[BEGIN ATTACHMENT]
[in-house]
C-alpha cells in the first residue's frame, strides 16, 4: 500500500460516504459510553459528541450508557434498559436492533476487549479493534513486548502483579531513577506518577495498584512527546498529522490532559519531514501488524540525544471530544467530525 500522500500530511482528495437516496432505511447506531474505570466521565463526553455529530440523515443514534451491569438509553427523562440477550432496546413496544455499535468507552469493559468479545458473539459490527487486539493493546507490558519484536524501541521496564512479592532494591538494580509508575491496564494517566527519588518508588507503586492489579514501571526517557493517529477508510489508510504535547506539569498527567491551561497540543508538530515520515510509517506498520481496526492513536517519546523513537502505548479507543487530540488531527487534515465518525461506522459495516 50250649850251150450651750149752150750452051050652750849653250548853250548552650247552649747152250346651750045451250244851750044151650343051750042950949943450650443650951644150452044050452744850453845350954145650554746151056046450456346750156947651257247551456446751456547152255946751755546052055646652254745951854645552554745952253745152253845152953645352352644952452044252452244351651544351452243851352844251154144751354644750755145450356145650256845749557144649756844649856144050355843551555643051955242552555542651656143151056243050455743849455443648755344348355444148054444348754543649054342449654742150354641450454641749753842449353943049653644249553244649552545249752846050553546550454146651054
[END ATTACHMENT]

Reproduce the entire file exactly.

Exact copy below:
[in-house]
C-alpha cells in the first residue's frame, strides 16, 4: 500500500460516504459510553459528541450508557434498559436492533476487549479493534513486548502483579531513577506518577495498584512527546498529522490532559519531514501488524540525544471530544467530525 500522500500530511482528495437516496432505511447506531474505570466521565463526553455529530440523515443514534451491569438509553427523562440477550432496546413496544455499535468507552469493559468479545458473539459490527487486539493493546507490558519484536524501541521496564512479592532494591538494580509508575491496564494517566527519588518508588507503586492489579514501571526517557493517529477508510489508510504535547506539569498527567491551561497540543508538530515520515510509517506498520481496526492513536517519546523513537502505548479507543487530540488531527487534515465518525461506522459495516 50250649850251150450651750149752150750452051050652750849653250548853250548552650247552649747152250346651750045451250244851750044151650343051750042950949943450650443650951644150452044050452744850453845350954145650554746151056046450456346750156947651257247551456446751456547152255946751755546052055646652254745951854645552554745952253745152253845152953645352352644952452044252452244351651544351452243851352844251154144751354644750755145450356145650256845749557144649756844649856144050355843551555643051955242552555542651656143151056243050455743849455443648755344348355444148054444348754543649054342449654742150354641450454641749753842449353943049653644249553244649552545249752846050553546550454146651054